I read this story in the official website of the PCSO. The story catches my interest to post here at my blog for the reason that the surfers of this site (LynxJuan.Com) will be inspired to support the PCSO projects (LOTTO Games). Not only to give them chances of winning to make their lives in progress but also to be aware how PCSO and the Philippine government help other people who are in need and their proceeds contribute to our economy out of this good project. Here are some of those stories and articles.
Since the beginning of the lotto games in 1995, PCSO was able to give P57.5 billion worth of prizes, producing 1,200 new millionaires, and providing billions of pesos worth of charity to Filipinos in need of medical assistance nationwide.
Lotto revolutionized the PCSO’s revenue generating capacity, said Conrado C. Zabella, Asst. General Manager for Online-Lottery, translating to greater and faster capability to provide funding support for the national government’s vital health programs, as well as improved capability to extend timely medical assistance and services to Filipinos in need.
During its first year of operations, in 1995, under the administration of President Fidel V. Ramos and with PCSO Chairman and General Manager Manuel L. Morato at the helm, lotto generated P2,631,726,320 in gross sales, despite efforts of some sectors to thwart the introduction of lotto. Public acceptance of lotto intensified in the succeeding years, more than doubling lotto’s initial gross sales of more than P2 billion (1995) to more than P5 billion towards the close of the Ramos presidency in 1998. Lotto gross sales registered a slight decline during the Estrada administration, with gross sales moving from P6,644,309,680 (1999) to P6,231,261,160 (2000), under the leaderships of Justice Cecilia Munoz Palma (PCSO Chairman and General Manager, 1998), Rosario N. Lopez (PCSO Chairman and General Manager, 1999-2000), and Ricardo G. Golpeo (PCSO General Manager, 2000) . Lotto regained its upward momentum in 2002 at the start of the administration of President Gloria Macapagal-Arroyo. Under the aegis of PCSO Chairman Ma. Livia de Leon and PCSO General Manager Virgilio Angelo, gross sales reached P6,922,260,220 in 2001.
Benigno B.Aguas, PCSO Budget and Accounting Department Manager said that it was under the PGMA presidency, with Rosario C. Uriarte as PCSO General Manager (2003-present), that the charity agency realized its highest revenues. Lotto gross sales registered more than P8 billion in 2002, during the time of PCSO Chair Ma. Livia de Leon, and jumped to more than P16 billion (2007) under PCSO Chair Sergio O. Valencia.
Consistent with its mandate to devise revenue-generating schemes that will fund its increasing charity programs and projects, the PCSO introduced the online keno lottery game in 2006. Still in its early phase of implementation, Keno generated modest revenues of 29.8M from March 2006 to December 2007. It is governed by the same allocation mechanism as lotto and sweepstakes.
In 2005, President Gloria Macapagal-Arroyo tasked the PCSO to help in the campaign to stamp out jueteng and to democratize charity at the national and local levels by introducing an alternative – the Small Town Lottery or STL. The PCSO Board of Directors approved a resolution calling for a test run of the S-T-L on December 28, 2005. Resolution No. 464 likewise, effected the approval of the rules and regulations governing the conduct of STL in select pilot areas in Luzon.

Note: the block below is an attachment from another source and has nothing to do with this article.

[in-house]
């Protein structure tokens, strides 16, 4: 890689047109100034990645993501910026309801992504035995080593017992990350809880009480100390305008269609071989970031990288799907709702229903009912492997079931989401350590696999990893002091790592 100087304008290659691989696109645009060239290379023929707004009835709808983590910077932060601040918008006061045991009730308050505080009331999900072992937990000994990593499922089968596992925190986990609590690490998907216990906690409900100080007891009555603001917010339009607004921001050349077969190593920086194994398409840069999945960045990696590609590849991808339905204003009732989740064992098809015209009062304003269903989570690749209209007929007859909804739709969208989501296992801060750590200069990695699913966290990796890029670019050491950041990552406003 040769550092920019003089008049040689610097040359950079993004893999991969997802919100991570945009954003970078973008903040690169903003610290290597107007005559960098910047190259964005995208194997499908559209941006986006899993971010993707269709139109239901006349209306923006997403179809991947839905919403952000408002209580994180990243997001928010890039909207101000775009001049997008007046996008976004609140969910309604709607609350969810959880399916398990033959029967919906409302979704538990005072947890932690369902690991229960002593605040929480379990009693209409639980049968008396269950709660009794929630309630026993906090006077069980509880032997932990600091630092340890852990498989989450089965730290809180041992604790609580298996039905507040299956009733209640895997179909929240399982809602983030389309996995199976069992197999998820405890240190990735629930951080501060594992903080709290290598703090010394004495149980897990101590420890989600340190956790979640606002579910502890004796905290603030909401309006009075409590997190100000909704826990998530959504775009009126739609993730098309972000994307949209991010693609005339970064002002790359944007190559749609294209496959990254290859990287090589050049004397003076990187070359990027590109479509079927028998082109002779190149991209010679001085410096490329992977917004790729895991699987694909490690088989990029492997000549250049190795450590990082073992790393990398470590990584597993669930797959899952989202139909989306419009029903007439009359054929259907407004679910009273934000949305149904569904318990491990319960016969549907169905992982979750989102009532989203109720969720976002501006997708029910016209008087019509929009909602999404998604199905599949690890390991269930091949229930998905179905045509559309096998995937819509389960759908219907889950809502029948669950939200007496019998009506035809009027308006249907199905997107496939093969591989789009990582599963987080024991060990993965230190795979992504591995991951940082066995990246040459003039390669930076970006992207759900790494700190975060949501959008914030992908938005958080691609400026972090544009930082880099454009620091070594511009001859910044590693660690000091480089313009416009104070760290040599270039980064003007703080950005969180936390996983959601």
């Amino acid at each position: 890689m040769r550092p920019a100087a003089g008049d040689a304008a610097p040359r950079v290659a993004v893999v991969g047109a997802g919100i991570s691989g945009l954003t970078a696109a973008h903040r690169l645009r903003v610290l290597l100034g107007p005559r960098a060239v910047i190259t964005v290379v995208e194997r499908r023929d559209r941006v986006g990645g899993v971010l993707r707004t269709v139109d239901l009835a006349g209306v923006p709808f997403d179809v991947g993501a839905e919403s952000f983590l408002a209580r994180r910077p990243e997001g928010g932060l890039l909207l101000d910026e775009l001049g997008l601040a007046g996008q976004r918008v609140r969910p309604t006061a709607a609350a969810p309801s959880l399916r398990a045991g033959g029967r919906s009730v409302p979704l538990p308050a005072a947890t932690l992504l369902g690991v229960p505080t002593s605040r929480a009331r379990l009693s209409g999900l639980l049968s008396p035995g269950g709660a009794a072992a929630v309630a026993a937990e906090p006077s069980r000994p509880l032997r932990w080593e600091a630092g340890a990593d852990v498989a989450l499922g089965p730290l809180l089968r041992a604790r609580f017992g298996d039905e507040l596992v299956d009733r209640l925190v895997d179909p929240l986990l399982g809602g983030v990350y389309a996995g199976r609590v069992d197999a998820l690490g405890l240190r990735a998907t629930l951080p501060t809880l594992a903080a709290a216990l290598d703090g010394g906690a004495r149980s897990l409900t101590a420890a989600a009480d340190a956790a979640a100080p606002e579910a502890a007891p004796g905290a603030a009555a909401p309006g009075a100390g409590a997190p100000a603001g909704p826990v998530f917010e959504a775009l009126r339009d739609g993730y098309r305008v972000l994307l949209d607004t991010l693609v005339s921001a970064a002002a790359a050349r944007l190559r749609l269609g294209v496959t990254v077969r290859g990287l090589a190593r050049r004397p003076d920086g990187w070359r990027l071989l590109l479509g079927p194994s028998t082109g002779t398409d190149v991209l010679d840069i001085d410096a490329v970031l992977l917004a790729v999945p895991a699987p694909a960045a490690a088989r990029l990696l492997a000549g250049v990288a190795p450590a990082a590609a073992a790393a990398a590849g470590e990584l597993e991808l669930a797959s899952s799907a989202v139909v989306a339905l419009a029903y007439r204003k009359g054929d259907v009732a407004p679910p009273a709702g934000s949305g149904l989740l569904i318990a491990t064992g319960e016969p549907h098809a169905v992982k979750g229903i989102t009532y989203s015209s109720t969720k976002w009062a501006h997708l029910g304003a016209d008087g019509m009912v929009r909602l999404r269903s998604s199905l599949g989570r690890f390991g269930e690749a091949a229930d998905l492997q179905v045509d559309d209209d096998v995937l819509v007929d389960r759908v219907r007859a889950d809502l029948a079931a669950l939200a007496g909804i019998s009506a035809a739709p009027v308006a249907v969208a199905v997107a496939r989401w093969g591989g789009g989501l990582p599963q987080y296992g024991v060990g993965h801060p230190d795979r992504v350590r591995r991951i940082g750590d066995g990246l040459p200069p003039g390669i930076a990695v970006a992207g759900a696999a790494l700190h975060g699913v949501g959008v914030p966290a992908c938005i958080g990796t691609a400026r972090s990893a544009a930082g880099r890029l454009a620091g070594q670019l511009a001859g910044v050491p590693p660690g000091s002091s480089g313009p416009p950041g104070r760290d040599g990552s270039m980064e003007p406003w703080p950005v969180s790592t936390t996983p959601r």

The new STL is a democratized form of the grassroots-based lottery and charity first introduced during the time of President Corazon Aquino. Incorporating the lessons learned from the first STL, the new, reinforced STL was launched in mid-February 2006 under a test-run mode. This experimental feature of the new STL gives it the flexibility to institute needed changes during its test-run phase. It is a feature that was absent during the first STL.
By operating under a test-run mode for a period of one (1) year, the PCSO was able to adopt changes needed to make the game effective as a local governments-based charity mechanism for PCSO, even as the new STL provided livelihood for those displaced by President Gloria Macapagal-Arroyo’s anti-jueteng campaign.
The PCSO executed contracts with private corporations for the test runs of STL, with the understanding that a contract can be revoked if a corporation violated any of the provisions in its approved contract.
In late March 2006, the National Police Commission, in coordination with PCSO, released guidelines for STL operations to policemen. Under the guidelines, police cannot arrest anybody authorized by the PCSO to operate the STL except if there are complaints from the PCSO, local government officials, religious groups, and non-government organizations. Arrests can also be conducted when operators violate Republic Act 9287 or the anti-illegal gambling act.
Under the STL charity fund sharing scheme, revenues accruing to STL will be divided as follows: city or municipality, 10 percent; provincial government, 5 percent; congressional district, 2.5 percent; and PNP, 5 percent. To effectively decentralize the use of charity funds, the proceeds of STL will directly reach the local government units. It will go to the municipal treasurer’s office. PCSO executed memorandum of agreements (MOAs) with local government units on how to disburse the funds given to them via STL. The remaining 7.5 percent of the charity fund will go to PCSO.